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By Richard Lawrence
The Battle of Britain was one of the fiercest battles of World War II and raged on for three months during the summer of 1940 with the Allies, in the end, defeating the Nazi Luftwaffe and stopping the invasion of the British Isles. On 15th Sept, 2019 behind the Canadian Air and Space Museum, the 79th anniversary of this battle was remembered and celebrated. The day started out sunny but by the time the ceremony started, had clouded over and cooled to a comfortable temperature – the sun only returning for the final minutes of the march off at the end.
This ceremony has a couple of events that separate it from the normal remembrance ceremonies starting with the singing of the national anthem by internationally acclaimed singer and Honourary Colonel of the RCAF, Loreena McKennitt. There were also flypasts of vintage aircraft from Vintage Wings of Canada who supplied a Spitfire Mk XI, a P-40 Kittyhawk, a P-51 Mustang, a Harvard, a Fleet Finch, and a Cornell. Music was supplied by the Central Band of the Canadian Forces and the RCAF Pipes and Drums.
Again, it was a lovely fall day, albeit overcast, and cool enough that the troops on parade weren’t adversely affected as they have been in past years by the heat. As well, because of past year’s heat, the cadets on parade stayed only long enough to be inspected by the reviewing officer, Commander of the RCAF, LGen. Meinzinger, after which they were marched off, only to rejoin the parade again for the march off. During the review, LGen. Meinzinger made sure to visit the veterans from 410 RCAF Association (William Barker, VC) Wing to shake hands and thank them for their service.
There were only two speakers for the event, the first being the Polish Defence Attaché, Capt.(N). Krzysztof Ksiazek who spoke of the friendships between Canada and the Polish forces forged in Britain during the war. He noted that Poland was the first nation to stand against the Nazis and when Poland fell, the remaining Polish forces moved to the United Kingdom, including 8,000 airmen who created two bomber squadrons and two fighter squadrons ( No. 302 and No. 303) under RCAF command. No. 303 (Polish) Sqn was the most successful unit in the Battle of Britain claiming 126 German fighters in 42 days despite joining half-way through the battle. By 1941 there were 13 Polish squadrons in the RCAF claiming 745 German aircraft and 342 gallantry awards but giving up over 1,900 aircrew killed and over 1,300 wounded.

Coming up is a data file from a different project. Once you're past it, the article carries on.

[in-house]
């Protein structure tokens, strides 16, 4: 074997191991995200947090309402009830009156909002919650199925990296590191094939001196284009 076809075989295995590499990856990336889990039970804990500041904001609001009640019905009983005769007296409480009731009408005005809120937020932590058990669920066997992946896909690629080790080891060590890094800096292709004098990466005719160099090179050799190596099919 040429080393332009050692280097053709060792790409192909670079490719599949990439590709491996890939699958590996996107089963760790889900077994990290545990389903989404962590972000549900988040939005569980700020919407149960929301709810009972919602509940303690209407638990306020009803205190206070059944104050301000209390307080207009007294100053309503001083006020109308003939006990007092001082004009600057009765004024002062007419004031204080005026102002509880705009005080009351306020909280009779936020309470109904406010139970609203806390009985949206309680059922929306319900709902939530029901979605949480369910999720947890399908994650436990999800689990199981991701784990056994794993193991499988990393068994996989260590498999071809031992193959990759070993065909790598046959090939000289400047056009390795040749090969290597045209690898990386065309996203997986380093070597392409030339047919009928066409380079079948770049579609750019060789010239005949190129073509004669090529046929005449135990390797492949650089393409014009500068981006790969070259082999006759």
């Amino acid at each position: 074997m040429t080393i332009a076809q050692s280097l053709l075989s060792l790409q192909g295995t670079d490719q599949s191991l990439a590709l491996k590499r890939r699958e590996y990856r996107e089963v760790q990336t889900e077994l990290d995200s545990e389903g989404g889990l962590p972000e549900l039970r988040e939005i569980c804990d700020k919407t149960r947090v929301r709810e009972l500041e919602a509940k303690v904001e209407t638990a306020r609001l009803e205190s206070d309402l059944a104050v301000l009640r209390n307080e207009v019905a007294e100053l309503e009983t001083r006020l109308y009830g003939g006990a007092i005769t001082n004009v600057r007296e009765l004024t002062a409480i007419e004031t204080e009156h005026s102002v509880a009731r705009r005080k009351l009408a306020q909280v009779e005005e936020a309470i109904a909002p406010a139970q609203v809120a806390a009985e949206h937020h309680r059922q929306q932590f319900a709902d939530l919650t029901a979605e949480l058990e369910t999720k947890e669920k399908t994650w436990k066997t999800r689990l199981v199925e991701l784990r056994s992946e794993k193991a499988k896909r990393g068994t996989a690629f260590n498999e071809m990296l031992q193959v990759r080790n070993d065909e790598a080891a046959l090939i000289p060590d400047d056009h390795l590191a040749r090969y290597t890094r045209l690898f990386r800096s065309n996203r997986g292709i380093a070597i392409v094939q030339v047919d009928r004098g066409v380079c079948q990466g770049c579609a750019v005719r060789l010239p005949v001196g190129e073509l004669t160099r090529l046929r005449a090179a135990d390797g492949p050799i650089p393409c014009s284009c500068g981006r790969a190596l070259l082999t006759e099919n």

He also spoke of Canadian Group Captain John Kent who served with No. 303 (Polish) Sqn and was also known by the Poles as “Johnny Kentowski”. John Kent had an illustrious career highlighted by an action on 1st November, 1940 when he found himself alone against 40 Messerschmidt Bf-109s. During the action he downed two Germans aircraft and got hits on another while managing to extricate himself and get home. On 24th December, 1940, he was awarded the Silver Cross of the Polish Virtuti Militari for achievements while with No. 303 (Polish) Sqn. By June ’41 he had moved up to Wing Leader of the Polish Wing in charge of four squadrons in Norholt. Despite flying with the Polish squadrons, Kent always maintained his Canadian identity with his personal marking on his Spitfire – a maple leaf with the Polish eagle on top.
Capt. (N) Ksiazek also mentioned the Canadian participation in the Polish Uprising in 1944 when 26 Canadian aircrew lost their lives flying in supplies to the resistance that tried to take Warsaw prior to the Soviet forces arriving. He noted that every year, there is a ceremony to commemorate the uprising in Confederation Park, Ottawa, where there is a monument to those men. After thanking everyone for listening, he then turned over the podium to the Commander of the RCAF, LGen. Meinzinger.
LGen. Meinzinger first thanked those in attendance for taking the time to remember and the veterans in who came out. In speaking of the Battle, he noted that 100 Canadian pilots flew in the Battle and that 23 were killed. They flew with RCAF squadrons in Bomber, Coastal, and Fighter Commands (including No. 202 (Cdn) squadron), and were also represented by No. 1 RCAF Fighter squadron. He also noted that the last living Canadian Battle of Britain pilot (Squadron Leader John Steward Hart) had died in June at the age of 102 years having flown Spitfires in No. 602 Sqn.
In closing, he recognized the importance of these events to, “… bear witness, that we do remember, we do learn, and we will continue to carry the torch for future generations.”
Following the March Off, everyone adjourned to the Canada Aviation and Space Museum for refreshments.